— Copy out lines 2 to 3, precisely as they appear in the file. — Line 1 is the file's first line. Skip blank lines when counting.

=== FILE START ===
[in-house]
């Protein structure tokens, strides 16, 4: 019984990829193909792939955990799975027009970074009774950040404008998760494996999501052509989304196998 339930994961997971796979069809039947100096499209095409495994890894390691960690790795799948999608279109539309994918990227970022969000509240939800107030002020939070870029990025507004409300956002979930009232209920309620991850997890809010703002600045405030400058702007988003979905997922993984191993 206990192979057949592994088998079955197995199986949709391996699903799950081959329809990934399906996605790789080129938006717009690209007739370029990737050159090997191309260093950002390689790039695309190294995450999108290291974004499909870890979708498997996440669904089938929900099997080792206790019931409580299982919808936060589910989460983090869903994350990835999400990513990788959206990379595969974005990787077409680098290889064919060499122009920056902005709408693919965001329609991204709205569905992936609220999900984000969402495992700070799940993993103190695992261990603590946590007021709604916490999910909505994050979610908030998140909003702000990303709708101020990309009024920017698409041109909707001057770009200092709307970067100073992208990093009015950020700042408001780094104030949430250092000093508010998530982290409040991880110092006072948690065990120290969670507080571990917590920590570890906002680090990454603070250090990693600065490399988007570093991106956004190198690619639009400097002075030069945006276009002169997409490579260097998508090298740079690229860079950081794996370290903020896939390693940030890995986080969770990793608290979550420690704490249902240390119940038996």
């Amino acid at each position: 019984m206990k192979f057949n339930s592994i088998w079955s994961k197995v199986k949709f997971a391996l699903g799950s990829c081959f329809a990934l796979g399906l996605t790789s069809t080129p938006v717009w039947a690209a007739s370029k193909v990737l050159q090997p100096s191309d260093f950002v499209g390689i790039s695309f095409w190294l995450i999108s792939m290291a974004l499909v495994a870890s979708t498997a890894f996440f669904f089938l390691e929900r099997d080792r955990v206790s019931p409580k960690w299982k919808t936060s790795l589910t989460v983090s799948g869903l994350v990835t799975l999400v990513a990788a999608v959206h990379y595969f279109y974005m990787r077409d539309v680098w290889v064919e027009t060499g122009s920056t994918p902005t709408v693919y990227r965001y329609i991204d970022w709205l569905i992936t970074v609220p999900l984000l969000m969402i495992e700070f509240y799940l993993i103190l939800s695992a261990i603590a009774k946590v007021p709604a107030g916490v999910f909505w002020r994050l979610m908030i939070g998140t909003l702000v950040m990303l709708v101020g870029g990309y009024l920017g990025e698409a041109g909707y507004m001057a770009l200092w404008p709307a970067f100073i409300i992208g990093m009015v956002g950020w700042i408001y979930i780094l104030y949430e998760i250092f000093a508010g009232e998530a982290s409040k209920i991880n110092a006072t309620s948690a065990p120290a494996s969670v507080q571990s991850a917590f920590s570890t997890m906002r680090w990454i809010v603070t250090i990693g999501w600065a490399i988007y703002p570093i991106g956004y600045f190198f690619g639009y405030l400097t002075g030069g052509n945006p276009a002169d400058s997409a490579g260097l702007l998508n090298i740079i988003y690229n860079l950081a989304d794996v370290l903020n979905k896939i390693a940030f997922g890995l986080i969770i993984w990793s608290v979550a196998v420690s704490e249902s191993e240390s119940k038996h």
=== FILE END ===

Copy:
């Protein structure tokens, strides 16, 4: 019984990829193909792939955990799975027009970074009774950040404008998760494996999501052509989304196998 339930994961997971796979069809039947100096499209095409495994890894390691960690790795799948999608279109539309994918990227970022969000509240939800107030002020939070870029990025507004409300956002979930009232209920309620991850997890809010703002600045405030400058702007988003979905997922993984191993 206990192979057949592994088998079955197995199986949709391996699903799950081959329809990934399906996605790789080129938006717009690209007739370029990737050159090997191309260093950002390689790039695309190294995450999108290291974004499909870890979708498997996440669904089938929900099997080792206790019931409580299982919808936060589910989460983090869903994350990835999400990513990788959206990379595969974005990787077409680098290889064919060499122009920056902005709408693919965001329609991204709205569905992936609220999900984000969402495992700070799940993993103190695992261990603590946590007021709604916490999910909505994050979610908030998140909003702000990303709708101020990309009024920017698409041109909707001057770009200092709307970067100073992208990093009015950020700042408001780094104030949430250092000093508010998530982290409040991880110092006072948690065990120290969670507080571990917590920590570890906002680090990454603070250090990693600065490399988007570093991106956004190198690619639009400097002075030069945006276009002169997409490579260097998508090298740079690229860079950081794996370290903020896939390693940030890995986080969770990793608290979550420690704490249902240390119940038996």
């Amino acid at each position: 019984m206990k192979f057949n339930s592994i088998w079955s994961k197995v199986k949709f997971a391996l699903g799950s990829c081959f329809a990934l796979g399906l996605t790789s069809t080129p938006v717009w039947a690209a007739s370029k193909v990737l050159q090997p100096s191309d260093f950002v499209g390689i790039s695309f095409w190294l995450i999108s792939m290291a974004l499909v495994a870890s979708t498997a890894f996440f669904f089938l390691e929900r099997d080792r955990v206790s019931p409580k960690w299982k919808t936060s790795l589910t989460v983090s799948g869903l994350v990835t799975l999400v990513a990788a999608v959206h990379y595969f279109y974005m990787r077409d539309v680098w290889v064919e027009t060499g122009s920056t994918p902005t709408v693919y990227r965001y329609i991204d970022w709205l569905i992936t970074v609220p999900l984000l969000m969402i495992e700070f509240y799940l993993i103190l939800s695992a261990i603590a009774k946590v007021p709604a107030g916490v999910f909505w002020r994050l979610m908030i939070g998140t909003l702000v950040m990303l709708v101020g870029g990309y009024l920017g990025e698409a041109g909707y507004m001057a770009l200092w404008p709307a970067f100073i409300i992208g990093m009015v956002g950020w700042i408001y979930i780094l104030y949430e998760i250092f000093a508010g009232e998530a982290s409040k209920i991880n110092a006072t309620s948690a065990p120290a494996s969670v507080q571990s991850a917590f920590s570890t997890m906002r680090w990454i809010v603070t250090i990693g999501w600065a490399i988007y703002p570093i991106g956004y600045f190198f690619g639009y405030l400097t002075g030069g052509n945006p276009a002169d400058s997409a490579g260097l702007l998508n090298i740079i988003y690229n860079l950081a989304d794996v370290l903020n979905k896939i390693a940030f997922g890995l986080i969770i993984w990793s608290v979550a196998v420690s704490e249902s191993e240390s119940k038996h």